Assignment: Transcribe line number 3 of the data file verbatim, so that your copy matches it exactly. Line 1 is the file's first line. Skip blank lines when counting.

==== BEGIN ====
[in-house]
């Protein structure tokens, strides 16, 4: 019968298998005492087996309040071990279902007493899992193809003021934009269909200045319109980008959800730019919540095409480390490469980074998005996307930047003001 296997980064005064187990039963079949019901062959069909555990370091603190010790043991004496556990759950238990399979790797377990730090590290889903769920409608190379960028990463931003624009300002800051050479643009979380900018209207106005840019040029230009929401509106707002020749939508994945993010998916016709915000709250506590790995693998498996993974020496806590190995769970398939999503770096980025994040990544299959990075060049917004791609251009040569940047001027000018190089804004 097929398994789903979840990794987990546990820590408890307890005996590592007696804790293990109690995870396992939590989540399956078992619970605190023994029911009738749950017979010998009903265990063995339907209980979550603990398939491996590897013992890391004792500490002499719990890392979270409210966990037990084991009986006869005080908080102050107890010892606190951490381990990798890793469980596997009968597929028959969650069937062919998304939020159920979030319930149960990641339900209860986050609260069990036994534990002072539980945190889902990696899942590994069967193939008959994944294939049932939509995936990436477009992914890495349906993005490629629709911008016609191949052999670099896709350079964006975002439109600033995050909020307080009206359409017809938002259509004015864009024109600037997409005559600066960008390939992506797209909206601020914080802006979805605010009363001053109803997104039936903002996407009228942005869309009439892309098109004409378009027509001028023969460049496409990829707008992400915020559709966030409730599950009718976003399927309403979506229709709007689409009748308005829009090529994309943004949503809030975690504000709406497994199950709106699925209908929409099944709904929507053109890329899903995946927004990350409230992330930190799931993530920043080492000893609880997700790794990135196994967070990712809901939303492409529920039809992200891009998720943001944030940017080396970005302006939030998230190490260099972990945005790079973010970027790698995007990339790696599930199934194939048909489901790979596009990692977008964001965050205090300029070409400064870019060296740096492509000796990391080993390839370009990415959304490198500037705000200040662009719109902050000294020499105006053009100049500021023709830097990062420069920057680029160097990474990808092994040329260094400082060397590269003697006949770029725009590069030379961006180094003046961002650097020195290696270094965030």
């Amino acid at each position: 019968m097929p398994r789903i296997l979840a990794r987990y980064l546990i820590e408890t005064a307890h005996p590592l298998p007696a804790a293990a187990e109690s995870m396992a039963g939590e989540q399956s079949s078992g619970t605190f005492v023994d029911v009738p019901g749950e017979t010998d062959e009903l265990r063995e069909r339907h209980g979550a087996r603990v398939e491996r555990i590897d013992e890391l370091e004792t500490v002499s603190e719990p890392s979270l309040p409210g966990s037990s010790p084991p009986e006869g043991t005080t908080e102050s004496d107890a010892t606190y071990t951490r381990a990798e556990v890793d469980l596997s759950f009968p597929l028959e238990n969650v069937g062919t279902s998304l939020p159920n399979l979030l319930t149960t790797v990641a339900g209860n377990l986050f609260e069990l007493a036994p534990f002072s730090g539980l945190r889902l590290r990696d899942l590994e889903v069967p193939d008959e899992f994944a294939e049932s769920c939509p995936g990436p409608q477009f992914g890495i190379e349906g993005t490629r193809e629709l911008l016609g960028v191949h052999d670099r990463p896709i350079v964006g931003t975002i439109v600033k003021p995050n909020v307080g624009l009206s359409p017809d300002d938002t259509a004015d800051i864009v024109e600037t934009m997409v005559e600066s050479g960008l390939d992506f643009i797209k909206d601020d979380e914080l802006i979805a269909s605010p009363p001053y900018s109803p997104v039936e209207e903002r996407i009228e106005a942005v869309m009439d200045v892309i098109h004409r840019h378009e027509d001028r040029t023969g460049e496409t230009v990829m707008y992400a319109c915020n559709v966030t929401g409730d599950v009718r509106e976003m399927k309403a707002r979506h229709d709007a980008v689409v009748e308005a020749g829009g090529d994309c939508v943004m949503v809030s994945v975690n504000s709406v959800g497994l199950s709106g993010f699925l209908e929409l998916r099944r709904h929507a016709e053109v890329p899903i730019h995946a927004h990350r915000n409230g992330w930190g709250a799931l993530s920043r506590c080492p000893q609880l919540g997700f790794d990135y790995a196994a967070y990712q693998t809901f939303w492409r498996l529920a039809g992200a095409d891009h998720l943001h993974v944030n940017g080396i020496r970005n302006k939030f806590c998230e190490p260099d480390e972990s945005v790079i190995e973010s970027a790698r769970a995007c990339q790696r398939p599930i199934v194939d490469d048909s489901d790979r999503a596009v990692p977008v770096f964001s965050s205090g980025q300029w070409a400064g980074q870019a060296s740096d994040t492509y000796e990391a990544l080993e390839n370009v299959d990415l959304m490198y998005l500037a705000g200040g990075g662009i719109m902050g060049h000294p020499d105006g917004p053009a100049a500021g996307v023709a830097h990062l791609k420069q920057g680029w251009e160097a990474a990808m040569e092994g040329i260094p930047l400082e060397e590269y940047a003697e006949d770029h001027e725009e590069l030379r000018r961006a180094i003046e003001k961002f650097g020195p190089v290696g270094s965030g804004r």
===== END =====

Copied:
């Amino acid at each position: 019968m097929p398994r789903i296997l979840a990794r987990y980064l546990i820590e408890t005064a307890h005996p590592l298998p007696a804790a293990a187990e109690s995870m396992a039963g939590e989540q399956s079949s078992g619970t605190f005492v023994d029911v009738p019901g749950e017979t010998d062959e009903l265990r063995e069909r339907h209980g979550a087996r603990v398939e491996r555990i590897d013992e890391l370091e004792t500490v002499s603190e719990p890392s979270l309040p409210g966990s037990s010790p084991p009986e006869g043991t005080t908080e102050s004496d107890a010892t606190y071990t951490r381990a990798e556990v890793d469980l596997s759950f009968p597929l028959e238990n969650v069937g062919t279902s998304l939020p159920n399979l979030l319930t149960t790797v990641a339900g209860n377990l986050f609260e069990l007493a036994p534990f002072s730090g539980l945190r889902l590290r990696d899942l590994e889903v069967p193939d008959e899992f994944a294939e049932s769920c939509p995936g990436p409608q477009f992914g890495i190379e349906g993005t490629r193809e629709l911008l016609g960028v191949h052999d670099r990463p896709i350079v964006g931003t975002i439109v600033k003021p995050n909020v307080g624009l009206s359409p017809d300002d938002t259509a004015d800051i864009v024109e600037t934009m997409v005559e600066s050479g960008l390939d992506f643009i797209k909206d601020d979380e914080l802006i979805a269909s605010p009363p001053y900018s109803p997104v039936e209207e903002r996407i009228e106005a942005v869309m009439d200045v892309i098109h004409r840019h378009e027509d001028r040029t023969g460049e496409t230009v990829m707008y992400a319109c915020n559709v966030t929401g409730d599950v009718r509106e976003m399927k309403a707002r979506h229709d709007a980008v689409v009748e308005a020749g829009g090529d994309c939508v943004m949503v809030s994945v975690n504000s709406v959800g497994l199950s709106g993010f699925l209908e929409l998916r099944r709904h929507a016709e053109v890329p899903i730019h995946a927004h990350r915000n409230g992330w930190g709250a799931l993530s920043r506590c080492p000893q609880l919540g997700f790794d990135y790995a196994a967070y990712q693998t809901f939303w492409r498996l529920a039809g992200a095409d891009h998720l943001h993974v944030n940017g080396i020496r970005n302006k939030f806590c998230e190490p260099d480390e972990s945005v790079i190995e973010s970027a790698r769970a995007c990339q790696r398939p599930i199934v194939d490469d048909s489901d790979r999503a596009v990692p977008v770096f964001s965050s205090g980025q300029w070409a400064g980074q870019a060296s740096d994040t492509y000796e990391a990544l080993e390839n370009v299959d990415l959304m490198y998005l500037a705000g200040g990075g662009i719109m902050g060049h000294p020499d105006g917004p053009a100049a500021g996307v023709a830097h990062l791609k420069q920057g680029w251009e160097a990474a990808m040569e092994g040329i260094p930047l400082e060397e590269y940047a003697e006949d770029h001027e725009e590069l030379r000018r961006a180094i003046e003001k961002f650097g020195p190089v290696g270094s965030g804004r």